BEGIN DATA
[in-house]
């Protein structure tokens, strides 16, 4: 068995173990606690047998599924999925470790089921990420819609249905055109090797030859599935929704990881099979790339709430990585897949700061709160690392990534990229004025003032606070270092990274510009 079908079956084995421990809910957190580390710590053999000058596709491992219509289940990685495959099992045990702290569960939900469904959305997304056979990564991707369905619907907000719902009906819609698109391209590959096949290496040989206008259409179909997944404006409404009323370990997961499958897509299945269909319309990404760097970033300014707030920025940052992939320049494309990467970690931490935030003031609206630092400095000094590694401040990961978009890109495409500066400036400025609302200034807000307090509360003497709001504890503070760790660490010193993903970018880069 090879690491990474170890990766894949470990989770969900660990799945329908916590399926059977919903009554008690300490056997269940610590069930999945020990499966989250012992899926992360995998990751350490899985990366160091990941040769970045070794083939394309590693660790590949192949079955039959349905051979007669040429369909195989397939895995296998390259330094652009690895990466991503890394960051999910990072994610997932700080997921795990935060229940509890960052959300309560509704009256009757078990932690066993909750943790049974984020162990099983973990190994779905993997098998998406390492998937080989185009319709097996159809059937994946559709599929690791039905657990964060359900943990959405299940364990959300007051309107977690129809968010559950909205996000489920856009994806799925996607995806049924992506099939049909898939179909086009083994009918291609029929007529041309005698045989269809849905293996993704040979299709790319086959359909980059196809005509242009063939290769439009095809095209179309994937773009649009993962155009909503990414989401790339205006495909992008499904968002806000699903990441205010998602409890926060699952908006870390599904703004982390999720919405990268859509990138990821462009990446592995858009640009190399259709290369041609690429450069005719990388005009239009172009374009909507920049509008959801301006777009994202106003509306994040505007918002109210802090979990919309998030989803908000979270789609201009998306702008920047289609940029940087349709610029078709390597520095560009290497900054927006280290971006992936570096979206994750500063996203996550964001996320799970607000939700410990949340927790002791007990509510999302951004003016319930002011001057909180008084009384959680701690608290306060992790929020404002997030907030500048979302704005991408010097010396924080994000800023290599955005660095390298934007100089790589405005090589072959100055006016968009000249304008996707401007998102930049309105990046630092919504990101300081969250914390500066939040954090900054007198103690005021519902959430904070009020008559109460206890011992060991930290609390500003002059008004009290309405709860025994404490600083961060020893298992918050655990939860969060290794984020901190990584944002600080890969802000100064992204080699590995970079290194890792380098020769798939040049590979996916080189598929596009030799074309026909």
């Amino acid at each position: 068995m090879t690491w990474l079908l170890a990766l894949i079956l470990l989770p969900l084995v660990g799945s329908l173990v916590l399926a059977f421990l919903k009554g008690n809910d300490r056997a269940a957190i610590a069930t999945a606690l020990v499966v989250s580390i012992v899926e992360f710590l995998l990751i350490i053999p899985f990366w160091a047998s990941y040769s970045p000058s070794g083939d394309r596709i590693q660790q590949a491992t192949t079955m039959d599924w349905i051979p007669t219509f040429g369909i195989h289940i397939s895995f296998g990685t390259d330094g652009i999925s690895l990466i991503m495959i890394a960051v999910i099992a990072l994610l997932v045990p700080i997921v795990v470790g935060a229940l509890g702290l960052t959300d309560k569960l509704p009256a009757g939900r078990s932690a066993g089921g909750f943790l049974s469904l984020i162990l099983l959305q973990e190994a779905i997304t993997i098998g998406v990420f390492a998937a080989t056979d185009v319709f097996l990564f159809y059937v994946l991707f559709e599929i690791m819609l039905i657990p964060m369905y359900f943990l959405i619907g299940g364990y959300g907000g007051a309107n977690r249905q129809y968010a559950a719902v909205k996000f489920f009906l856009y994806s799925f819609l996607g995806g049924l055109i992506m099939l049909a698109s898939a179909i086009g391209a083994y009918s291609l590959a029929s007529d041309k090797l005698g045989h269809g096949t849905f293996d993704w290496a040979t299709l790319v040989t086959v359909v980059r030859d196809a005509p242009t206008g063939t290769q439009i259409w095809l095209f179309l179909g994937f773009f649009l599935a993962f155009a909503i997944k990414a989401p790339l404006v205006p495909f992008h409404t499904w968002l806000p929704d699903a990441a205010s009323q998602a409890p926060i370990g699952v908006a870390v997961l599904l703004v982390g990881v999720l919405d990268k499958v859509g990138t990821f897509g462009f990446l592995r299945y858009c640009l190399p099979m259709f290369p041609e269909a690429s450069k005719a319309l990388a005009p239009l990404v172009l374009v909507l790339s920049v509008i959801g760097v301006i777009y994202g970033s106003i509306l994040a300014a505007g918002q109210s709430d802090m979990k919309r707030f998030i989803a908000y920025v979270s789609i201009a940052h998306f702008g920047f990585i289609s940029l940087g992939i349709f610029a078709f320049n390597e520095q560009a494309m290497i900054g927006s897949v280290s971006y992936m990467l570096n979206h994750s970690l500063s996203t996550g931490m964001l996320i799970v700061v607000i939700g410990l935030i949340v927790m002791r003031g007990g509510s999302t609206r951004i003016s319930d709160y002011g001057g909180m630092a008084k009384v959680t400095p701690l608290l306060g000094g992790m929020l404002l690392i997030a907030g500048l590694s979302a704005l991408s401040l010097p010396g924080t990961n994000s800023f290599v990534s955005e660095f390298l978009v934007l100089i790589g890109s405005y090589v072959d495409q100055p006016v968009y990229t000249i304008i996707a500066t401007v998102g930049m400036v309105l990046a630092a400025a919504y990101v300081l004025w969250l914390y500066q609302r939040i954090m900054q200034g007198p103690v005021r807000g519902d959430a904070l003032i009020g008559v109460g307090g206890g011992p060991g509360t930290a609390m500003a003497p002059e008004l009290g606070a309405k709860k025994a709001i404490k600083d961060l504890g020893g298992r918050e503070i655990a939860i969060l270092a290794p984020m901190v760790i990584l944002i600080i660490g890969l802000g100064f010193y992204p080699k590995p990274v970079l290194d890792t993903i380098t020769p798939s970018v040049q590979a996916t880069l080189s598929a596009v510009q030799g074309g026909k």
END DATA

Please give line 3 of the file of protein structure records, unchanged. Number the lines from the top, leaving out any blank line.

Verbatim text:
């Amino acid at each position: 068995m090879t690491w990474l079908l170890a990766l894949i079956l470990l989770p969900l084995v660990g799945s329908l173990v916590l399926a059977f421990l919903k009554g008690n809910d300490r056997a269940a957190i610590a069930t999945a606690l020990v499966v989250s580390i012992v899926e992360f710590l995998l990751i350490i053999p899985f990366w160091a047998s990941y040769s970045p000058s070794g083939d394309r596709i590693q660790q590949a491992t192949t079955m039959d599924w349905i051979p007669t219509f040429g369909i195989h289940i397939s895995f296998g990685t390259d330094g652009i999925s690895l990466i991503m495959i890394a960051v999910i099992a990072l994610l997932v045990p700080i997921v795990v470790g935060a229940l509890g702290l960052t959300d309560k569960l509704p009256a009757g939900r078990s932690a066993g089921g909750f943790l049974s469904l984020i162990l099983l959305q973990e190994a779905i997304t993997i098998g998406v990420f390492a998937a080989t056979d185009v319709f097996l990564f159809y059937v994946l991707f559709e599929i690791m819609l039905i657990p964060m369905y359900f943990l959405i619907g299940g364990y959300g907000g007051a309107n977690r249905q129809y968010a559950a719902v909205k996000f489920f009906l856009y994806s799925f819609l996607g995806g049924l055109i992506m099939l049909a698109s898939a179909i086009g391209a083994y009918s291609l590959a029929s007529d041309k090797l005698g045989h269809g096949t849905f293996d993704w290496a040979t299709l790319v040989t086959v359909v980059r030859d196809a005509p242009t206008g063939t290769q439009i259409w095809l095209f179309l179909g994937f773009f649009l599935a993962f155009a909503i997944k990414a989401p790339l404006v205006p495909f992008h409404t499904w968002l806000p929704d699903a990441a205010s009323q998602a409890p926060i370990g699952v908006a870390v997961l599904l703004v982390g990881v999720l919405d990268k499958v859509g990138t990821f897509g462009f990446l592995r299945y858009c640009l190399p099979m259709f290369p041609e269909a690429s450069k005719a319309l990388a005009p239009l990404v172009l374009v909507l790339s920049v509008i959801g760097v301006i777009y994202g970033s106003i509306l994040a300014a505007g918002q109210s709430d802090m979990k919309r707030f998030i989803a908000y920025v979270s789609i201009a940052h998306f702008g920047f990585i289609s940029l940087g992939i349709f610029a078709f320049n390597e520095q560009a494309m290497i900054g927006s897949v280290s971006y992936m990467l570096n979206h994750s970690l500063s996203t996550g931490m964001l996320i799970v700061v607000i939700g410990l935030i949340v927790m002791r003031g007990g509510s999302t609206r951004i003016s319930d709160y002011g001057g909180m630092a008084k009384v959680t400095p701690l608290l306060g000094g992790m929020l404002l690392i997030a907030g500048l590694s979302a704005l991408s401040l010097p010396g924080t990961n994000s800023f290599v990534s955005e660095f390298l978009v934007l100089i790589g890109s405005y090589v072959d495409q100055p006016v968009y990229t000249i304008i996707a500066t401007v998102g930049m400036v309105l990046a630092a400025a919504y990101v300081l004025w969250l914390y500066q609302r939040i954090m900054q200034g007198p103690v005021r807000g519902d959430a904070l003032i009020g008559v109460g307090g206890g011992p060991g509360t930290a609390m500003a003497p002059e008004l009290g606070a309405k709860k025994a709001i404490k600083d961060l504890g020893g298992r918050e503070i655990a939860i969060l270092a290794p984020m901190v760790i990584l944002i600080i660490g890969l802000g100064f010193y992204p080699k590995p990274v970079l290194d890792t993903i380098t020769p798939s970018v040049q590979a996916t880069l080189s598929a596009v510009q030799g074309g026909k």